My cat isn’t using his litterbox!

Inappropriate elimination in cats is a very common -- if frustrating-- scenario, and can be caused by many different factors.  Understanding the cause is crucial to proper treatment, so the following factors must be considered before taking action of any kind:

  1. Medical conditions.  Colitis, inflammatory bowel disease, hyperthyroidism, kidney or liver disease, urinary tract infections and diabetes can all contribute to a litter box rejection.  Other medical problems can cause pain to the cat and lead him to avoid his box:  arthritis, constipation, anal sac disease and colitis may be factors.  Have your cat thoroughly checked by a veterinarian to determine if a physical malady is causing the problem.
  2. Stress.  Many people are unaware of how stressful the smallest changes can be to a cat.  While moving, new pets, grief, changes in routine and changes in family dynamics are common causes, cats can also be upset by rearranged/new furniture, new litter box locations (even a few feet away), and different brands of litter, among other causes.  Give your cat plenty of attention, play time, care and reassurance in times of stress to help him adjust.  A product called “Feliway”, available in major pet stores, contains calming pheromones designed to reduce anxiety, which in turn can reduce spraying and inappropriate urination. 
  3. Litter preference.  Most cats prefer a litter with the following three qualities:  it should be a base material the cat doesn’t mind standing on, loose enough for the cat to dig and cover feces/urine, and it should be unscented.  Avoid changing the brand of litter suddenly, as this may cause the cat to avoid the box.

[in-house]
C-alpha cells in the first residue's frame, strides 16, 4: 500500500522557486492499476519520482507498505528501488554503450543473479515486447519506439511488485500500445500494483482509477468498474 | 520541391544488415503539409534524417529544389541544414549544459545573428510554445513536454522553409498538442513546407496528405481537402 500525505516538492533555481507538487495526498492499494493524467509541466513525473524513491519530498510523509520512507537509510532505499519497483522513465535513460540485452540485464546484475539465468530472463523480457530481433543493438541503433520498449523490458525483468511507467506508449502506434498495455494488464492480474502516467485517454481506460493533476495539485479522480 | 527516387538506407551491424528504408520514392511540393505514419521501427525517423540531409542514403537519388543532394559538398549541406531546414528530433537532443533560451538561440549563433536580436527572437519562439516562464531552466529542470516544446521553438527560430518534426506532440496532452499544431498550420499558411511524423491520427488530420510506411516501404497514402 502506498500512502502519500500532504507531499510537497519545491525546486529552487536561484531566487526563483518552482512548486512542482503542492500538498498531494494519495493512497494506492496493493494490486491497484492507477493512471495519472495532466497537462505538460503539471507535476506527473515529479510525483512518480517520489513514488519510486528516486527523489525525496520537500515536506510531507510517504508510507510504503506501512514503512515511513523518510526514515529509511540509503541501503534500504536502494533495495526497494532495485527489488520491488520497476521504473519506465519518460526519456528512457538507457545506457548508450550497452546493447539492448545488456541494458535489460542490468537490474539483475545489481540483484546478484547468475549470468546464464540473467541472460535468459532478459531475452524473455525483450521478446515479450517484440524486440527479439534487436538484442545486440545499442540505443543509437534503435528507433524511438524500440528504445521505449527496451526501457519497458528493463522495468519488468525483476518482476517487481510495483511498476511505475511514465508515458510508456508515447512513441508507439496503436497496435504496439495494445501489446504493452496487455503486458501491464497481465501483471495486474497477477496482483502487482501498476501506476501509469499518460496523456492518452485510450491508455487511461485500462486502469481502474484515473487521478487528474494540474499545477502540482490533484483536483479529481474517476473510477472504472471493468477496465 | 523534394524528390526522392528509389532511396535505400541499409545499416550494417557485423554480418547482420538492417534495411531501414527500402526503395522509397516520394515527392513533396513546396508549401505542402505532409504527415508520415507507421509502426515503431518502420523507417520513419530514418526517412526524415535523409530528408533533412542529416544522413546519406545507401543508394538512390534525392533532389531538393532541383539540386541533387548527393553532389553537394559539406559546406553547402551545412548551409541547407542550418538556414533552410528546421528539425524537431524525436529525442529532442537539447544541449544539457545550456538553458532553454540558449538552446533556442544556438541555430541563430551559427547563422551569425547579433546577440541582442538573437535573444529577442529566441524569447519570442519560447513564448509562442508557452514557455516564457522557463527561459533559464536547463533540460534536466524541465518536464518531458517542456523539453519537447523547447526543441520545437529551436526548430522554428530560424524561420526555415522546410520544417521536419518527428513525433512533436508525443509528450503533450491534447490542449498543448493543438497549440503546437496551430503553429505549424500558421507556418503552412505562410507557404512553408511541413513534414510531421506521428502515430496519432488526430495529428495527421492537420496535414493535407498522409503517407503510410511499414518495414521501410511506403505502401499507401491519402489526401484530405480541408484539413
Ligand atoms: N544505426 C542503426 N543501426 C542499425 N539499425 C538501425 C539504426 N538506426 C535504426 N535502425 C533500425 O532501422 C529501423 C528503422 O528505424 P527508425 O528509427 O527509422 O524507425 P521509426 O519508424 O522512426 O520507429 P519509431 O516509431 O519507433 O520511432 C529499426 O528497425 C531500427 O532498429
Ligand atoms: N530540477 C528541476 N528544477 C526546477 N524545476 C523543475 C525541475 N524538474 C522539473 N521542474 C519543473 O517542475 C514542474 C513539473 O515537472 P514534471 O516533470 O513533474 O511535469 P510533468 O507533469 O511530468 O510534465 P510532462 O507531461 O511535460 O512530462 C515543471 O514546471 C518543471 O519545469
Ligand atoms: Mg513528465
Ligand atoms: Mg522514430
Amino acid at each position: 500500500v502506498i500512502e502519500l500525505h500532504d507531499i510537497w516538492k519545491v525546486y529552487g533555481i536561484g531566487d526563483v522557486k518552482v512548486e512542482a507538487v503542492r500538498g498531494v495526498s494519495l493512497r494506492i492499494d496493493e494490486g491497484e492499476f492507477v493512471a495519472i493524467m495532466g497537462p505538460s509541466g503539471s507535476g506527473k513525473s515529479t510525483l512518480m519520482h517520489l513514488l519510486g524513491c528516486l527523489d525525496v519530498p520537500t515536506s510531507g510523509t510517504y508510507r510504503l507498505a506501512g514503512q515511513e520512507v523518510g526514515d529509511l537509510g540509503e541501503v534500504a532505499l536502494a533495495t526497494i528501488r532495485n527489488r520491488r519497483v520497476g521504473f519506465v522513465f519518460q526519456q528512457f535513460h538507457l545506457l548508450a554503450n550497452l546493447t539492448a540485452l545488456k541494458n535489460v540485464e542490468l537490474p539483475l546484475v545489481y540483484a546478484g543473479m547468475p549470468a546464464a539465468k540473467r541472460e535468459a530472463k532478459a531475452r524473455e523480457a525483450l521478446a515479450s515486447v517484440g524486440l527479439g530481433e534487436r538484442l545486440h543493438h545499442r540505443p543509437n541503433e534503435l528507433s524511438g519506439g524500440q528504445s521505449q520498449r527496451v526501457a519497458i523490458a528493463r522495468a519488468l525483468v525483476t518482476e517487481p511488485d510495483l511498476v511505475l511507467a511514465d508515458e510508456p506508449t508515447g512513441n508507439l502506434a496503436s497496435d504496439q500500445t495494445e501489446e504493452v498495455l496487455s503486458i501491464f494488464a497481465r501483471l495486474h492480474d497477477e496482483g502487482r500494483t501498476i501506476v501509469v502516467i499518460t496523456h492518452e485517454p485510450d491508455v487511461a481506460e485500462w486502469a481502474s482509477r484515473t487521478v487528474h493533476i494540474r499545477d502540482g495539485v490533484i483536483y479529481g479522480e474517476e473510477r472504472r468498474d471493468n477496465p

4. Litter box location.  Avoid placing the box near the cat’s food and water. Also avoid placing it either in an area that’s too busy (not allowing them privacy) or so isolated that family members may forget to clean it.  Avoid placing it in corners or closets where the cat may be ambushed by another cat.  We recommend a litter box per cat, plus one:  therefore, a 2-cat household should provide 3 boxes.  If you have more than one floor, provide one for every floor.
  5. Litter box cleanliness.  Some cats are extremely particular about litter hygiene.  Some won’t defecate in a box already containing urine.  Still others won’t use a box that was recently used by another cat.  If the box is not clean enough for a cat’s taste, he will usually seek out porous materials at floor level, such as a soft carpet, cushion or a pile of laundry.  Just as we don’t like to use dirty toilets, neither do cats!

Possible solutions to elimination problems